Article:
A new form of military government is set up in Gilead, the United States; stripping all women from their normal behaviors and way of life. Even though the lives of men have also been changed they are still the ones in power able to rule, control, and restrain women as they feel they should do. Women no longer have the choice, judgment to personal freedom; to say what they want to do with their lives and how they go about operating it. They must follow the rules that have been placed on society and to break them would mean death. We see through Offred’s eyes, hear through her ears, and feel with her heart the torture an...
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...Knowledge. London: Penguin.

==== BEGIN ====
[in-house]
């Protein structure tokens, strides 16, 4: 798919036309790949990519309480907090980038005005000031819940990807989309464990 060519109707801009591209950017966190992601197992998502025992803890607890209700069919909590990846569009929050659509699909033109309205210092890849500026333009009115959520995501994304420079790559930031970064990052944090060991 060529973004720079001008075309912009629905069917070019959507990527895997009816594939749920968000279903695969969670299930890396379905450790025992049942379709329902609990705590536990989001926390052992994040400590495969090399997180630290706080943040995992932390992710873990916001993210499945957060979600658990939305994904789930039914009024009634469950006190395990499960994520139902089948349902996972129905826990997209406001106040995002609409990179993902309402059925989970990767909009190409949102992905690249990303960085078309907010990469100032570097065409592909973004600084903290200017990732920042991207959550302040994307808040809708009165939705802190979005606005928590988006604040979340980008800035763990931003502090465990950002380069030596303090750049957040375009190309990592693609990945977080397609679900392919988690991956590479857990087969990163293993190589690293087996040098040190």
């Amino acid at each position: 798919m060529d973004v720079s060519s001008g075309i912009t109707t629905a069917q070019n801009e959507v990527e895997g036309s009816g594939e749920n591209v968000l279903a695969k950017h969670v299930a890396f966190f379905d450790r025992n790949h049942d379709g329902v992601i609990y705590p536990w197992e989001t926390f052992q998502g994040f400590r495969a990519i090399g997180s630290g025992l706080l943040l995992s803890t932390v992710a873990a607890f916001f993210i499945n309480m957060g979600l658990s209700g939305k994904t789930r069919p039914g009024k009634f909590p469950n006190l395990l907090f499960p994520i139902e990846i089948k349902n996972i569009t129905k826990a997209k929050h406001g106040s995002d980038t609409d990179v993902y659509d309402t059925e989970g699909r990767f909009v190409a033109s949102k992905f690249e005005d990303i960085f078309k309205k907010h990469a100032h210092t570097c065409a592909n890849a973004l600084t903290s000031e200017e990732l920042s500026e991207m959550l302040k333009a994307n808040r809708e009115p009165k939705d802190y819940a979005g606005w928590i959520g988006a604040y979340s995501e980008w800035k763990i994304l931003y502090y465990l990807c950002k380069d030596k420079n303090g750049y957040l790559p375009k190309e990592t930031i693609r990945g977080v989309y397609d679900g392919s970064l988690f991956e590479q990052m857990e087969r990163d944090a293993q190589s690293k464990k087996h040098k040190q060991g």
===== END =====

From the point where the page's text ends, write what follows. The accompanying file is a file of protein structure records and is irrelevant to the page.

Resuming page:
Huxley, Aldous (1998). Brave New World (First Perennial Classics ed. ed.). New York: HarperCollins Publishers.
Higgins, Charles & Higgins, Regina (2000). Cliff Notes on Huxley's Brave New World. New York: Wiley Publishing.
Reader's Companion to The Handmaid's Tale© 1998 by Doubleday. (interview with Margaret Atwood)
"Trust Me": Reading the Romance Plot in Margaret Atwood's The Handmaid's Tale
Madonne Miner Twentieth Century Literature, Vol. 37, No. 2 (Summer, 1991), pp. 148-168 Published by: Hofstra University.
Margaret Atwood discusses her novel on World Book Club, BBC World Service (Audio file format).
The World as It will Be? Female Satire and the Technology of Power in "The Handmaid's Tale" Stephanie Barbé Hammer. Modern Language Studies, Vol. 20, No. 2 (Spring, 1990), pp. 39-49 Published by: Modern Language Studies
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